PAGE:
Now He's J
Slipping Out of His Old Self
My kitchen caterpillars are now all chrysalises - four of them. Because of them, I have been spending a lot of time in the kitchen, not wanting to miss their moments of transformation - and it does happen quickly. Annie Dillard wrote: "Beauty and grace are performed whether or not we will sense them. The least we can do is try to be there." Well, I have been trying to be there for these particular moments of grace. The one pictured here managed to wiggle and sway and squirm his way out of his old skin, sloughed it right off, and then, sadly, fell to the bottom of the container. This part of the transformation is always the scariest. Their lives are so tenuous - attached to the future by such a thin thread. Most of them do not fall, but when they do, it is worth an attempted rescue. I tied a thread to his stem and taped the thread to the lid, hoping to give him just a little hope. Now he is suspended again, but, I think, a little damaged. The other three are just fine. Amazing wonders are happening inside their little green shells. I always imagine the light inside to be very green.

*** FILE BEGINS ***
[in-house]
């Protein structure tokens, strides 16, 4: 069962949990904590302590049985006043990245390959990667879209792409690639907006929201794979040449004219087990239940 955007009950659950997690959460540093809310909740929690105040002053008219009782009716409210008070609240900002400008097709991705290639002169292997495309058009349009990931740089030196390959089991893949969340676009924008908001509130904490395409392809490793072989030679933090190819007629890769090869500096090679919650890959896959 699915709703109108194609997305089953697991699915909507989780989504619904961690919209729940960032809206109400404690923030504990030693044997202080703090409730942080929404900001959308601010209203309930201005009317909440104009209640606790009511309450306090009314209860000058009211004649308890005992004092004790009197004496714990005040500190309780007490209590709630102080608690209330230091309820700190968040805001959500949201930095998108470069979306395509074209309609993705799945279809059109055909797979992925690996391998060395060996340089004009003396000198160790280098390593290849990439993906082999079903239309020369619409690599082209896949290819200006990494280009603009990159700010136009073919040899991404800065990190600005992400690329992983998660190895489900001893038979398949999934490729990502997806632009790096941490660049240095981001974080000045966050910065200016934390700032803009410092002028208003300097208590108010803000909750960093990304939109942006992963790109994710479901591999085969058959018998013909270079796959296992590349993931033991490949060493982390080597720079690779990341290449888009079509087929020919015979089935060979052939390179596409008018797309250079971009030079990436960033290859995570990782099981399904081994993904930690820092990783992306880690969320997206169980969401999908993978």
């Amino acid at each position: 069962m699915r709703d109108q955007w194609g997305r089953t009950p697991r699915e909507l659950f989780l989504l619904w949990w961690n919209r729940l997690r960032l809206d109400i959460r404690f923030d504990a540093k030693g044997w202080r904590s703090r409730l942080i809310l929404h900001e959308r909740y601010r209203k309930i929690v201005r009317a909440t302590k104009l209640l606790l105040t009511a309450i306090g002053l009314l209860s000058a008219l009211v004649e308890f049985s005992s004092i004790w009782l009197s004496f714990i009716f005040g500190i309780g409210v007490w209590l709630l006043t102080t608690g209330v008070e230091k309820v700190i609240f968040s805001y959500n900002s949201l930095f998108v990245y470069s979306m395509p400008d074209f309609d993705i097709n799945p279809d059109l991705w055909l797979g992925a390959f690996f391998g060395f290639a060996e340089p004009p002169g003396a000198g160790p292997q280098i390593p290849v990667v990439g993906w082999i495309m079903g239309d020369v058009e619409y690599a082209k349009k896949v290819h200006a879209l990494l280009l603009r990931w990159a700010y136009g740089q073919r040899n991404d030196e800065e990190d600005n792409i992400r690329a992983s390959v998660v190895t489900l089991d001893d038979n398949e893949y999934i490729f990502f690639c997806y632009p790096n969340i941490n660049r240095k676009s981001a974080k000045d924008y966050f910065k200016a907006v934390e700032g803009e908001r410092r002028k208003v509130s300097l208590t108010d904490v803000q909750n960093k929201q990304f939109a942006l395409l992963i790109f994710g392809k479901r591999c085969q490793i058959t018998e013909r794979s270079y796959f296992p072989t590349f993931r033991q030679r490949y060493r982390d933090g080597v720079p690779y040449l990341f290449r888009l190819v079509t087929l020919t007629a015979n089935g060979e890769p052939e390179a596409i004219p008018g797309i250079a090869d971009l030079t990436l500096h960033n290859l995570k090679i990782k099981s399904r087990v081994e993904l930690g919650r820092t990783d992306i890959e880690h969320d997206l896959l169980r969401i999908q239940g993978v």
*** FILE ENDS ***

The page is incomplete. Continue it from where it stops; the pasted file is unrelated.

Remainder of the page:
I am already more than a week into my summer holidays and just beginning to settle into this greenest of seasons - so glad to be at home with my windows and my light. I am just learning how to post these blogs, spending too much time in front of my computer, not enough time with the sky. The morning began with thunder - an hour of pouring rain and thunder!! Long after sunrise, the sky was still dark and ominous, but then suddenly the sun broke through. I put on my garden shoes, grabbed my camera, and went out to the flowers . . .
One side of my yard is lined with leafy peonies - the grandmother of all flowers - pink, white, deep, deep red. I have been deadheading the flowers all week long, but this one, just opening, survived the storm. I have lived in my house for nearly twenty years; these peonies were here long before I moved in and with any luck will be here long after I am gone.